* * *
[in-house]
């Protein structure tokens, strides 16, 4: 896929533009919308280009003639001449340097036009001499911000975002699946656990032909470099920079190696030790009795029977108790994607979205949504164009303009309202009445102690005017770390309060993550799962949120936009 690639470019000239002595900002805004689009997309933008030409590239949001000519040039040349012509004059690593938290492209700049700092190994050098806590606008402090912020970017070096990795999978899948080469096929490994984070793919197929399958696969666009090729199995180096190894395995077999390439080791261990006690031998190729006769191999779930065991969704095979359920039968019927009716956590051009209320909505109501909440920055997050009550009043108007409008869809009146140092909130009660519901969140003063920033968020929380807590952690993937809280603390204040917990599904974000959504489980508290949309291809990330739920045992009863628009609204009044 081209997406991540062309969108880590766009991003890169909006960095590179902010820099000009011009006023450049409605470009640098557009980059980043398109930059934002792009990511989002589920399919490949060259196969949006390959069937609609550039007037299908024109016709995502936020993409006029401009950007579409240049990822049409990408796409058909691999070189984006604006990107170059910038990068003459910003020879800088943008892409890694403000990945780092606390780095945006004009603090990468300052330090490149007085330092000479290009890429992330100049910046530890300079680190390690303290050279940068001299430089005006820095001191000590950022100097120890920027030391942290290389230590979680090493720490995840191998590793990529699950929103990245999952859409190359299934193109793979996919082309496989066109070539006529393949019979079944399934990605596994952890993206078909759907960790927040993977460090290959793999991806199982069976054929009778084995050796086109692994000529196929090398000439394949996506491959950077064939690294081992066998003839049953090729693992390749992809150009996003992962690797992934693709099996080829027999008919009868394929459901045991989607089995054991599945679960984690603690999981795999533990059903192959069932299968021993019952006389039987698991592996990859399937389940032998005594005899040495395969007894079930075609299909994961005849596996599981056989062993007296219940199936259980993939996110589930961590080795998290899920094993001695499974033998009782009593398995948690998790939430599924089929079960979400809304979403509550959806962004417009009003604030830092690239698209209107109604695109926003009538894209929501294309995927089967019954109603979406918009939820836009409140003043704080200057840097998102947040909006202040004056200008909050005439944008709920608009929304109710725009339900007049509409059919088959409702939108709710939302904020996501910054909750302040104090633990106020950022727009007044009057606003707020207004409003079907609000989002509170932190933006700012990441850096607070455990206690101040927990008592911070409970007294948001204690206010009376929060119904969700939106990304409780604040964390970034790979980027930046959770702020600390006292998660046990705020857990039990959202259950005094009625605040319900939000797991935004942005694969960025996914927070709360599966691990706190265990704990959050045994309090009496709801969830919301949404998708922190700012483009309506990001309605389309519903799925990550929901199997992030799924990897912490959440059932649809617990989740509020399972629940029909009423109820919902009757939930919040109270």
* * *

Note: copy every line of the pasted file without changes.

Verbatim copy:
[in-house]
């Protein structure tokens, strides 16, 4: 896929533009919308280009003639001449340097036009001499911000975002699946656990032909470099920079190696030790009795029977108790994607979205949504164009303009309202009445102690005017770390309060993550799962949120936009 690639470019000239002595900002805004689009997309933008030409590239949001000519040039040349012509004059690593938290492209700049700092190994050098806590606008402090912020970017070096990795999978899948080469096929490994984070793919197929399958696969666009090729199995180096190894395995077999390439080791261990006690031998190729006769191999779930065991969704095979359920039968019927009716956590051009209320909505109501909440920055997050009550009043108007409008869809009146140092909130009660519901969140003063920033968020929380807590952690993937809280603390204040917990599904974000959504489980508290949309291809990330739920045992009863628009609204009044 081209997406991540062309969108880590766009991003890169909006960095590179902010820099000009011009006023450049409605470009640098557009980059980043398109930059934002792009990511989002589920399919490949060259196969949006390959069937609609550039007037299908024109016709995502936020993409006029401009950007579409240049990822049409990408796409058909691999070189984006604006990107170059910038990068003459910003020879800088943008892409890694403000990945780092606390780095945006004009603090990468300052330090490149007085330092000479290009890429992330100049910046530890300079680190390690303290050279940068001299430089005006820095001191000590950022100097120890920027030391942290290389230590979680090493720490995840191998590793990529699950929103990245999952859409190359299934193109793979996919082309496989066109070539006529393949019979079944399934990605596994952890993206078909759907960790927040993977460090290959793999991806199982069976054929009778084995050796086109692994000529196929090398000439394949996506491959950077064939690294081992066998003839049953090729693992390749992809150009996003992962690797992934693709099996080829027999008919009868394929459901045991989607089995054991599945679960984690603690999981795999533990059903192959069932299968021993019952006389039987698991592996990859399937389940032998005594005899040495395969007894079930075609299909994961005849596996599981056989062993007296219940199936259980993939996110589930961590080795998290899920094993001695499974033998009782009593398995948690998790939430599924089929079960979400809304979403509550959806962004417009009003604030830092690239698209209107109604695109926003009538894209929501294309995927089967019954109603979406918009939820836009409140003043704080200057840097998102947040909006202040004056200008909050005439944008709920608009929304109710725009339900007049509409059919088959409702939108709710939302904020996501910054909750302040104090633990106020950022727009007044009057606003707020207004409003079907609000989002509170932190933006700012990441850096607070455990206690101040927990008592911070409970007294948001204690206010009376929060119904969700939106990304409780604040964390970034790979980027930046959770702020600390006292998660046990705020857990039990959202259950005094009625605040319900939000797991935004942005694969960025996914927070709360599966691990706190265990704990959050045994309090009496709801969830919301949404998708922190700012483009309506990001309605389309519903799925990550929901199997992030799924990897912490959440059932649809617990989740509020399972629940029909009423109820919902009757939930919040109270």